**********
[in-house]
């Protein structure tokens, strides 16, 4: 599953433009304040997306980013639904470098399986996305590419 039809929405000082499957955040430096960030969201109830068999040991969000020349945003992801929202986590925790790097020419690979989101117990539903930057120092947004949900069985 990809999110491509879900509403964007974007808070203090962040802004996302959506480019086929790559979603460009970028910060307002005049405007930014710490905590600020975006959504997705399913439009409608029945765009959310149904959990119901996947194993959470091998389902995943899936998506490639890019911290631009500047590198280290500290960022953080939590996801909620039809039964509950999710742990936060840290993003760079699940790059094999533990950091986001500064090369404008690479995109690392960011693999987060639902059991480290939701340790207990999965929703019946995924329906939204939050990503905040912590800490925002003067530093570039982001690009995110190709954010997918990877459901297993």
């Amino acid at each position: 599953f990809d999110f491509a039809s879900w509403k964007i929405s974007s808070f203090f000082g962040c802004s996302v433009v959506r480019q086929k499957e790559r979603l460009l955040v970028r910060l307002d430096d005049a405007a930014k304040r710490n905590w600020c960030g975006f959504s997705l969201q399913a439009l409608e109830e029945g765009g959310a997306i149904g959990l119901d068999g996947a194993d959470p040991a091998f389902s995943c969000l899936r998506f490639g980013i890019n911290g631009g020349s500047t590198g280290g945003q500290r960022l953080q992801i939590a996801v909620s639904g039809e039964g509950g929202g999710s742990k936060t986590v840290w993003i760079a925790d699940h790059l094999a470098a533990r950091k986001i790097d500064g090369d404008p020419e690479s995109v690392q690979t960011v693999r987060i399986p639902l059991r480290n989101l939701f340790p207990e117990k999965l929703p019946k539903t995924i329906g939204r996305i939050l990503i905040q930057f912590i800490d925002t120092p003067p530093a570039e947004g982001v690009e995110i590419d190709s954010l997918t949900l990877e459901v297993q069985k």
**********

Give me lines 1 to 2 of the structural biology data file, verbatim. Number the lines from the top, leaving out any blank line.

[in-house]
């Protein structure tokens, strides 16, 4: 599953433009304040997306980013639904470098399986996305590419 039809929405000082499957955040430096960030969201109830068999040991969000020349945003992801929202986590925790790097020419690979989101117990539903930057120092947004949900069985 990809999110491509879900509403964007974007808070203090962040802004996302959506480019086929790559979603460009970028910060307002005049405007930014710490905590600020975006959504997705399913439009409608029945765009959310149904959990119901996947194993959470091998389902995943899936998506490639890019911290631009500047590198280290500290960022953080939590996801909620039809039964509950999710742990936060840290993003760079699940790059094999533990950091986001500064090369404008690479995109690392960011693999987060639902059991480290939701340790207990999965929703019946995924329906939204939050990503905040912590800490925002003067530093570039982001690009995110190709954010997918990877459901297993």